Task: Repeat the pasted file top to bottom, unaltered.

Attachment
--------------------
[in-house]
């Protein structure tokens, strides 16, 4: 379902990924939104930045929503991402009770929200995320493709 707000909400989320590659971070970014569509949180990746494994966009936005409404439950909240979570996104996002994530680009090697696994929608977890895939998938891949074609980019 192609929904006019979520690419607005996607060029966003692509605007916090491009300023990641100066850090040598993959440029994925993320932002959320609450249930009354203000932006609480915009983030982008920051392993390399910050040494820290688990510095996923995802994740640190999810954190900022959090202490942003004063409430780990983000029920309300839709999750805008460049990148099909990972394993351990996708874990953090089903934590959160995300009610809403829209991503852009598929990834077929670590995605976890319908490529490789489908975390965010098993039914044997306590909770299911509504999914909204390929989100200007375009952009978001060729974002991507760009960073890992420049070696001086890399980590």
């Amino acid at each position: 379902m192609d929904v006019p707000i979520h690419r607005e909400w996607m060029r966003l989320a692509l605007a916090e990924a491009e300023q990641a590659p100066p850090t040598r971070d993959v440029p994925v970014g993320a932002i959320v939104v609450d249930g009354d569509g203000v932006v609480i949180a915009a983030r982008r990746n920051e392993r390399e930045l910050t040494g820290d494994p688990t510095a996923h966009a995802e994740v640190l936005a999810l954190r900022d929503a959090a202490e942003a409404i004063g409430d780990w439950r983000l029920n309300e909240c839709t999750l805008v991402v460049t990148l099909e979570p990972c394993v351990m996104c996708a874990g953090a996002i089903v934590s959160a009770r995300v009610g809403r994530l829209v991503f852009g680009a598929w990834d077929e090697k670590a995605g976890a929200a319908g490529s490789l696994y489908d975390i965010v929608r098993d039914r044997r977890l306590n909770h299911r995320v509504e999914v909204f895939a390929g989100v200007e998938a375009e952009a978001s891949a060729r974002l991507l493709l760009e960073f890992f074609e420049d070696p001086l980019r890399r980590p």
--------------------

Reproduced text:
[in-house]
């Protein structure tokens, strides 16, 4: 379902990924939104930045929503991402009770929200995320493709 707000909400989320590659971070970014569509949180990746494994966009936005409404439950909240979570996104996002994530680009090697696994929608977890895939998938891949074609980019 192609929904006019979520690419607005996607060029966003692509605007916090491009300023990641100066850090040598993959440029994925993320932002959320609450249930009354203000932006609480915009983030982008920051392993390399910050040494820290688990510095996923995802994740640190999810954190900022959090202490942003004063409430780990983000029920309300839709999750805008460049990148099909990972394993351990996708874990953090089903934590959160995300009610809403829209991503852009598929990834077929670590995605976890319908490529490789489908975390965010098993039914044997306590909770299911509504999914909204390929989100200007375009952009978001060729974002991507760009960073890992420049070696001086890399980590």
């Amino acid at each position: 379902m192609d929904v006019p707000i979520h690419r607005e909400w996607m060029r966003l989320a692509l605007a916090e990924a491009e300023q990641a590659p100066p850090t040598r971070d993959v440029p994925v970014g993320a932002i959320v939104v609450d249930g009354d569509g203000v932006v609480i949180a915009a983030r982008r990746n920051e392993r390399e930045l910050t040494g820290d494994p688990t510095a996923h966009a995802e994740v640190l936005a999810l954190r900022d929503a959090a202490e942003a409404i004063g409430d780990w439950r983000l029920n309300e909240c839709t999750l805008v991402v460049t990148l099909e979570p990972c394993v351990m996104c996708a874990g953090a996002i089903v934590s959160a009770r995300v009610g809403r994530l829209v991503f852009g680009a598929w990834d077929e090697k670590a995605g976890a929200a319908g490529s490789l696994y489908d975390i965010v929608r098993d039914r044997r977890l306590n909770h299911r995320v509504e999914v909204f895939a390929g989100v200007e998938a375009e952009a978001s891949a060729r974002l991507l493709l760009e960073f890992f074609e420049d070696p001086l980019r890399r980590p």